There are many Snowy Owls Visiting Western NY This Winter.
Winter in Western New York can be difficult, but the frigid months are especially tough on wildlife. Animals not migrating or hibernating have to find other ways to survive until Spring.
But spending the winter here is not always a disadvantage. The American Robin is one of the region's most common birds in the warmer months, and most of the population migrates south for the winter. But some of the robins actually choose to remain here for the winter, and it might give them a wing up on the competition.
Connie Adams is a Senior Wildlife Biologist for the NY Department Of Environmental Conservation. "Migration is a very dangerous thing, and if they can survive the winter without migrating, there's food here, and our winters have been getting milder, then it is actually advantageous for them to stay, this is because when Spring does arrive, they are the first ones on the breeding territories."
Food is, of course, the driving force in surviving the winter, and the robins make a change in their menu from the worms and insects they love in the summer to fruit left behind from the fall harvest. Niagara County seems to be provide a particularly abundant smorgasboard for wintering birds.
Adams says, "There's a lot of apples and pears and peaches that are grown, and the drops that are left uneaten by many other mammals, deer, and they have been unpicked , provide a food source for these robins all Winter long."
There are some species of bird that consider Western New York to be the "Miami Of The North". Take, for example, the Bonaparte's Gull, a small, graceful gull that makes it's home in the Arctic, but can be found in huge flocks on the Niagara River during the winter. Once again, the search for food, scarce now in the tundra, drives the birds south.
Jim Landau of the Buffalo Ornithological Society tells 2 The Outdoors, "They're fish eaters, the Niagara River stays open year round, they feed on these little guys called Emerald Shiners or Smelt, or those kind of bait fish, and you see them in great numbers on the Niagara River."
The flocks can number in the thousands, and it's like watching an aerial ballet, an experience with these Gulls can be a memorable one! Landau agrees, "I'm talking thousands and thousands of them , and they're a glorious sight to see! They're just a nature's wonder to watch them feeding and wheeling around,and diving, and they have a beautiful little call. They're very pretty to see."
Not all of our avian visitors arrive in such huge numbers. Snowy Owls are also Arctic inhabitants, and they travel here alone or in very small numbers, flying in silent and solitary, but are no less spectacular.
Tanya Lowe works with Snowy Owls at Hawk Creek Wildlife Center. The best way to describe a Snowy Owl is that they are a powerhouse. They are built to live in an extremely harsh environment. They have feathering all the way down their toes, and live and breed in the Arctic, so it is an extremely powerful animal.. While they predominantly hunt lemmings, they have been known to take ducks and even Great Blue Herons."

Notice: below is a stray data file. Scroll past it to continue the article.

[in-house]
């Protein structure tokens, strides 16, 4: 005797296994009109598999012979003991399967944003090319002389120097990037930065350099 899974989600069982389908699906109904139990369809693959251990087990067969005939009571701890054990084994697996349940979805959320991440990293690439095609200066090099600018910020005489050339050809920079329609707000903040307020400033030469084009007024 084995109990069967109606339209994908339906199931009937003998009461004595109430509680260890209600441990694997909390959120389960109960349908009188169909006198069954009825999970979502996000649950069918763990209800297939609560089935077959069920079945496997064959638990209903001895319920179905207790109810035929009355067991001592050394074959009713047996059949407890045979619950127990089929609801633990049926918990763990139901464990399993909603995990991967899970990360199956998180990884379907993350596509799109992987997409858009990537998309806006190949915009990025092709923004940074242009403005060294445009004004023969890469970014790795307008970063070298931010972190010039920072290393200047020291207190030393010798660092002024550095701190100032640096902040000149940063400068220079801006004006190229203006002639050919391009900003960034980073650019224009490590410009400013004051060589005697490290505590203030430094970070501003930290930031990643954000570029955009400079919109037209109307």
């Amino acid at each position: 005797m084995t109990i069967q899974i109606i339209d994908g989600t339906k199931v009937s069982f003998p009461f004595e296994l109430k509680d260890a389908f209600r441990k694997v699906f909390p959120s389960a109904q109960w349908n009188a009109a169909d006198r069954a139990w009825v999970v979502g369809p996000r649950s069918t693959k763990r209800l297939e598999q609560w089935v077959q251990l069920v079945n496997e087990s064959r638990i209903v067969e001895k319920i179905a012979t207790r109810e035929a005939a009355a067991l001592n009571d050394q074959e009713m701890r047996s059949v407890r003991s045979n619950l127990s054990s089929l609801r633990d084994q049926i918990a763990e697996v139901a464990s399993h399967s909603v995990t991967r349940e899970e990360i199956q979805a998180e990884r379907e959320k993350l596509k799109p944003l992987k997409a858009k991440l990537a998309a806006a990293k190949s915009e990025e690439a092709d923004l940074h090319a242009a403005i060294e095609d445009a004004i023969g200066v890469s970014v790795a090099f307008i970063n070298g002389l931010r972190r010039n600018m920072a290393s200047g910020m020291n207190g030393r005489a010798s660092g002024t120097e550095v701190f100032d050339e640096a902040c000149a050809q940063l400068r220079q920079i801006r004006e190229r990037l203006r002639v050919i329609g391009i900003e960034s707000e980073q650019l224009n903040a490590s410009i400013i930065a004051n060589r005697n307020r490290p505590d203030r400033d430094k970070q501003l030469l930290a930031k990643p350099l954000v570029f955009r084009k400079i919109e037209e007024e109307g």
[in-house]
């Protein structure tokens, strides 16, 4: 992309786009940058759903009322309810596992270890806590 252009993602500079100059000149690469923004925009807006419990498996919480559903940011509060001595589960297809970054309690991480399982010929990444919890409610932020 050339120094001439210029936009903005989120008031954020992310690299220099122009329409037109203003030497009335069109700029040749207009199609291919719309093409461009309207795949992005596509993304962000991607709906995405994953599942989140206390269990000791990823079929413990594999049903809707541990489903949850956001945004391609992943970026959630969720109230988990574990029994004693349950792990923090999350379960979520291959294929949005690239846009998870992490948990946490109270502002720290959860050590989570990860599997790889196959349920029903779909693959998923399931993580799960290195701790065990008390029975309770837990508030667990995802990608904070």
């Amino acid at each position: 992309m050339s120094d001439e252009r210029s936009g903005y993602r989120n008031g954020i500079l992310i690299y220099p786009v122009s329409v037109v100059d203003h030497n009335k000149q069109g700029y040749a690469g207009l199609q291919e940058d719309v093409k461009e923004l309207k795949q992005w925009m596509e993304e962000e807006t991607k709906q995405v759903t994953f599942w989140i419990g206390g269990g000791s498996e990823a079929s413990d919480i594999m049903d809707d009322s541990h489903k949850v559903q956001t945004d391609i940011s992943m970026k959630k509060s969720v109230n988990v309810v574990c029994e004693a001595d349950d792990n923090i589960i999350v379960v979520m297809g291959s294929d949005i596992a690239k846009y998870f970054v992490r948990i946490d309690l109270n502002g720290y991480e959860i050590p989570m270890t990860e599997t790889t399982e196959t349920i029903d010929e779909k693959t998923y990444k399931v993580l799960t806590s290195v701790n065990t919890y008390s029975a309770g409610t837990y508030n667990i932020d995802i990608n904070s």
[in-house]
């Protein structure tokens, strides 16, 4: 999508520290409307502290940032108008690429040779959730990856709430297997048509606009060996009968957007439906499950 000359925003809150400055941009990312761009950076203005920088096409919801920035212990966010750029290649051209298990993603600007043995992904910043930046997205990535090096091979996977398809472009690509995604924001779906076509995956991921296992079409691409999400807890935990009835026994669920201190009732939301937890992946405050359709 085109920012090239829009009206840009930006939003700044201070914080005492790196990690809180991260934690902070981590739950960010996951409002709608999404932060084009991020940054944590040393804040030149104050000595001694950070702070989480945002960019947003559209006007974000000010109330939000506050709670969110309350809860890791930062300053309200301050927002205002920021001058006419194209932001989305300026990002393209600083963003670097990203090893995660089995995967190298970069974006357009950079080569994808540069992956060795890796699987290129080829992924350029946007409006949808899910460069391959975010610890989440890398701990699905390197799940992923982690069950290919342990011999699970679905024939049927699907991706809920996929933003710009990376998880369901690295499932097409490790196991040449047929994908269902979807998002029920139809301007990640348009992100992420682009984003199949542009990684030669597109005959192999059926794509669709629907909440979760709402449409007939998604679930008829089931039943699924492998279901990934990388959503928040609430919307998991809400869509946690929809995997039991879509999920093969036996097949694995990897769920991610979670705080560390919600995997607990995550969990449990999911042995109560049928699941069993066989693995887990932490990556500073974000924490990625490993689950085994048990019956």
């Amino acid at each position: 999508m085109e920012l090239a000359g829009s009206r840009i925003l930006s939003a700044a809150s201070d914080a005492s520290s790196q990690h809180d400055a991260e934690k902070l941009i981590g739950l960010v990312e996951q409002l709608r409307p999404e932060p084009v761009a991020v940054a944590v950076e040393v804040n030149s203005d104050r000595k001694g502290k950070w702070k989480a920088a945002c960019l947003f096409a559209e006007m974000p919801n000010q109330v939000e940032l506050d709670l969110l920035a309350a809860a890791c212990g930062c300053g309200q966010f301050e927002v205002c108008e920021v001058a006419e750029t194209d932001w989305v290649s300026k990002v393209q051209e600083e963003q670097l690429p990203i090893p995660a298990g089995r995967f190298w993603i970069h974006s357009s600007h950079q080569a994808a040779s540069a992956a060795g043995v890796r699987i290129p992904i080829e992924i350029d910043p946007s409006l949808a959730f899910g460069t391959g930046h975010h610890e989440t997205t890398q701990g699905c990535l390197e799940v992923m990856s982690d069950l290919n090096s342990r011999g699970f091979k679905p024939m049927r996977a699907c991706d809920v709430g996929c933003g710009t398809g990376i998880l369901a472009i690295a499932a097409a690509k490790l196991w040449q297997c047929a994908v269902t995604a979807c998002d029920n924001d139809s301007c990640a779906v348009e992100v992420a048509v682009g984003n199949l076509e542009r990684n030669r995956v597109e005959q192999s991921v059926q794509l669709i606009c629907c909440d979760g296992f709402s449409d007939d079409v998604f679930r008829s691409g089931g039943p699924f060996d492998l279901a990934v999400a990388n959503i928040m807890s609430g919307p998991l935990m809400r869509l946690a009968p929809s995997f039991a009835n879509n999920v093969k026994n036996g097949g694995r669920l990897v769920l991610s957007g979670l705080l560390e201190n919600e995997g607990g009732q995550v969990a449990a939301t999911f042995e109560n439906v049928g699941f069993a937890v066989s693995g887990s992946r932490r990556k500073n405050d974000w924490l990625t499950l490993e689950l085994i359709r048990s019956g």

Although it's not unusual to see Snowy Owls here this time of year, this seems to be a particularly good year for the species in Western New York. "It is pretty common for Snowies to come down to New York and New England in the winter" says Lowe, "although this year and about every four years we do get kind of inundated with Snowies across the Northern part of the United States with the Snowy Owls and they're more widespread, but is pretty common for them to come to the New York and New England area."
Finding all these birds is the challenge, and at the least, a day spent birding can be a great excuse to get out of the house during the colder months, but it can also be a chance to remind ourselves of the great wealth of life that lies just outside our doorstep. Lowe says, "A lot of people don't realize it, but we have such a rich diversity of animals in our area, and a lot of people unfortunately don't see that, a lot of times we're going form place to place in our daily lives."
Landau concludes, We're not isolated in the world, and we're not isolated in Western New York, either. We're sharing this with other creatures, and they're there to enjoy and appreciate, and watch and learn from and learn about."
There are a number of excellent websites to find both species that are visiting here and their locations. Here are a few; the Genesee Birds Digest, the Ontario Birds Digest and the Cornell Lab Of Ornithology website. Happy birding!